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Browse Prior Art Database

Scroll Control Box

IP.com Disclosure Number: IPCOM000104430D
Original Publication Date: 1993-Apr-01
Included in the Prior Art Database: 2005-Mar-19
Document File: 6 page(s) / 211K

Publishing Venue

IBM

Related People

DeWid, RD: AUTHOR

Abstract

In a windowing software environment, especially graphical interfaces, screen space and screen clutter are continual problems for both the user and the program designer. The need for diverse scrolling operations is common. Diversity includes scroll direction, speed, distance, "other" data chunks, flexibility in operation while visually scanning, etc. In windowing environments, these needs are potentially common for every scrollable window, and even for multiple scrollable objects within a window. Today's graphical or non-graphical scroll operators demand extensive screen space. For example:

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Scroll Control Box

      In a windowing software environment, especially graphical
interfaces, screen space and screen clutter are continual problems
for both the user and the program designer.  The need for diverse
scrolling operations is common.  Diversity includes scroll direction,
speed, distance, "other" data chunks, flexibility in operation while
visually scanning, etc.  In windowing environments, these needs are
potentially common for every scrollable window, and even for multiple
scrollable objects within a window.  Today's graphical or
non-graphical scroll operators demand extensive screen space.  For
example:

o   OS/2* scroll bars require about 8% of the useable space of each
    window.

o   Other scroll mechanisms, i.e., PF Keys, Icon Arrows, Screen Push
    buttons, in the industry are:

    -   inconsistently applied
    -   are part of cluttered interfaces
    -   require learning, relearning
    -     require much screen space because packaging of scroll
        functions are inefficient

o   much graphical interface complexity of function in addition to
    scrolling.

o   current scrolling is inefficient and insufficient.

o   new scrolling function difficult to add gracefully.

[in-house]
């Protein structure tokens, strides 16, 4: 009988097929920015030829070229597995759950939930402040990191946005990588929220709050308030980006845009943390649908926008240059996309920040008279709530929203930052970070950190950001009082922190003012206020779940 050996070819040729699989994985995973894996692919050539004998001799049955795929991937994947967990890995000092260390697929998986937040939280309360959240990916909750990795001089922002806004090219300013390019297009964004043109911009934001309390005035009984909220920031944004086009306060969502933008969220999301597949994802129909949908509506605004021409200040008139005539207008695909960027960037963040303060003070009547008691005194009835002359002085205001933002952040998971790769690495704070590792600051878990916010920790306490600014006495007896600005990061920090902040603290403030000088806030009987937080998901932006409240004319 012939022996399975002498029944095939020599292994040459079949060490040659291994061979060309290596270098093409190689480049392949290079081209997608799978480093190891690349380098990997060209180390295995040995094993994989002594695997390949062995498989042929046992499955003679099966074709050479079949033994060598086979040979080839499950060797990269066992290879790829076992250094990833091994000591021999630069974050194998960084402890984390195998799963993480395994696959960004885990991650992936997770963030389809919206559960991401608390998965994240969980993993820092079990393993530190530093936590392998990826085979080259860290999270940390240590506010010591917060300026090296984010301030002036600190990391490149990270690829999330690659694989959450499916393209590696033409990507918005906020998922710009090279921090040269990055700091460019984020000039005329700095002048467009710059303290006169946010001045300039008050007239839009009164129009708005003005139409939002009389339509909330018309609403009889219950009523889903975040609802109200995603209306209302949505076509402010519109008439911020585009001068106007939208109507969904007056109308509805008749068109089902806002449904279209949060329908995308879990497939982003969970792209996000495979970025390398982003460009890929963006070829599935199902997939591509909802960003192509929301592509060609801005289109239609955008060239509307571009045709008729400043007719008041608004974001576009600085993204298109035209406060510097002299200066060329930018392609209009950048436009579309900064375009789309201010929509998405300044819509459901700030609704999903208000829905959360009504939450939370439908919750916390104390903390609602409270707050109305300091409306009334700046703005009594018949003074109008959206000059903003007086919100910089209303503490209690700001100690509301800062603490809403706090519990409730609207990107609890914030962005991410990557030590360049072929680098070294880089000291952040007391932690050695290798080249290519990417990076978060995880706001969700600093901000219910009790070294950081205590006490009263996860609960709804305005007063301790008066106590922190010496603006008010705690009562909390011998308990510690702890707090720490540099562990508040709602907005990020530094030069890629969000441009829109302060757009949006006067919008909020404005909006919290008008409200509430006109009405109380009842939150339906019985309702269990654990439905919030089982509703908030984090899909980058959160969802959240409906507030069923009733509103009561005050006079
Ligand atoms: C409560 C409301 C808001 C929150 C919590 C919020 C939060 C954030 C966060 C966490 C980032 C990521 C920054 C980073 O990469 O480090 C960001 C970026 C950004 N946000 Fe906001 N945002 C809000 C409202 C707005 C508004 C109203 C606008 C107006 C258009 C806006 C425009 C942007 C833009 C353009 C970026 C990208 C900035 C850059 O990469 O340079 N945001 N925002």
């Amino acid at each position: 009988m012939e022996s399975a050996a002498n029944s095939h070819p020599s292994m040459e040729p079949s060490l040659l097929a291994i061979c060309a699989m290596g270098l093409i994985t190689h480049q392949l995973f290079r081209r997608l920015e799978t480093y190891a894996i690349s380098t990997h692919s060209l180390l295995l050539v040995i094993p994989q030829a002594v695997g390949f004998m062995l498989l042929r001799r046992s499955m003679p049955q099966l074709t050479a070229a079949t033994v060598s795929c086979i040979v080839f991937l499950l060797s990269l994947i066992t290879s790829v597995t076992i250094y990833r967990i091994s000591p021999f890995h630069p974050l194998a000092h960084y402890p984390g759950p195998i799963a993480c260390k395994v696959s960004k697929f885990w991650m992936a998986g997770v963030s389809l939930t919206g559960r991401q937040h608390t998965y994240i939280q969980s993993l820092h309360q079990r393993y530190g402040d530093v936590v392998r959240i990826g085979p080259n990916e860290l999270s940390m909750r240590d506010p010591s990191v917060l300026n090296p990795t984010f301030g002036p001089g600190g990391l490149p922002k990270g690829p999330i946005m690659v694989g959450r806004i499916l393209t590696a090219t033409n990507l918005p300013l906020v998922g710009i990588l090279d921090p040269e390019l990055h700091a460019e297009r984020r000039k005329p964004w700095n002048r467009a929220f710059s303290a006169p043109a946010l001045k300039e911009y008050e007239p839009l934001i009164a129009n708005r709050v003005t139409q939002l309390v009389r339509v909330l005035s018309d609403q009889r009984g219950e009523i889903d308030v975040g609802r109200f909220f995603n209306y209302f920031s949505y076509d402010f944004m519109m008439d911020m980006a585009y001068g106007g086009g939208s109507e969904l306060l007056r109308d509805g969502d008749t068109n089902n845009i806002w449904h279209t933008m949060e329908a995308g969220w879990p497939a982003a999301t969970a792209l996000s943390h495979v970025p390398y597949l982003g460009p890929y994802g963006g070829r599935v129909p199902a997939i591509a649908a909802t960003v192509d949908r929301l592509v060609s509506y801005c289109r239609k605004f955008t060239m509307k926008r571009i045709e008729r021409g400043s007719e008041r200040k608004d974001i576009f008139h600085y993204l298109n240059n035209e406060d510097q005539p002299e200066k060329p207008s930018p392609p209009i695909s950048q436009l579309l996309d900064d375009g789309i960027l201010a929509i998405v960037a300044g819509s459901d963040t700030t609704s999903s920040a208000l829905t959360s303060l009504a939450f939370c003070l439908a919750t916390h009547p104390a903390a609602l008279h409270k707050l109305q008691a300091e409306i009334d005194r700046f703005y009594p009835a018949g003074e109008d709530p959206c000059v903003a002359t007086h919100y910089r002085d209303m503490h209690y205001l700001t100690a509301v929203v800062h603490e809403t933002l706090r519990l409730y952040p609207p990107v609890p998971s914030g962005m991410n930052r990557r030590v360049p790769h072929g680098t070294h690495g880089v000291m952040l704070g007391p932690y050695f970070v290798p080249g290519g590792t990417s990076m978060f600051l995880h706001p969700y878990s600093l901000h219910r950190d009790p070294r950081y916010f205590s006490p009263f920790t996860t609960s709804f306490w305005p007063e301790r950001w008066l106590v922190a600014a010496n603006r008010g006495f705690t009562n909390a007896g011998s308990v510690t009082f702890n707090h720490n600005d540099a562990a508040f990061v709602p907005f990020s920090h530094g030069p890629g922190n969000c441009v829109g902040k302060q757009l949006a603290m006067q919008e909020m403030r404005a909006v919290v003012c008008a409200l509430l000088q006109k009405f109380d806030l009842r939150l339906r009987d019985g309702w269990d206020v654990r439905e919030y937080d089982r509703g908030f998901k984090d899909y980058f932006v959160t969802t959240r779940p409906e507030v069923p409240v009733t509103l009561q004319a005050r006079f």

The Scroll Control Box (SCB) is a graphical object shown on a
display screen which, singly, is used to do all scrolling operations.
The SCB gives the user the capability, with one action (drag), to
indicate what is to be scrolled.  Also, with single action
(point/slide), a user can do all of the following:

o   Select one of 10 possible directions of scrolling on the x-y axis
    8 compass points (N, NE, E...) and two directions on the y axis
    (depth), activated by pressure.
o   Control the scroll speed or how large the scroll increments.
o   Change direction, speed, and distance during this single action.

o   Scroll any objects on screen by moving and placement of the SCB.

      The user operates the SCB using a touch instrument (finger,
stylus), or mouse or mouse-like device, a keyboard or other cursor
operating device in much the same way icons and other graphical
objects are operated on today.  SCB dimensions, i.e., of speed,
distance, etc., are customizable.

Results:

o   Small footprint of the one SCB compared with other scroll
    methods, e.g., one or several scroll bars
o   Efficient, all direction and dimensional controls in one place
    with two, three, or more controls for each of 10 directions
o   Simple to learn and remember
o   Can be placed by user
o   Single control for any scrollable area on a display screen
o   Flexible design can use combinations that are useful and most
    usable, e.g., using pressure for speed and sliding for going from
    one data chunk to another
o   Efficient, a "point-to-select" technique

      The quadrant or area in Fig. 1 containing the term "text up"
defines where mouse, touch, cursor, o...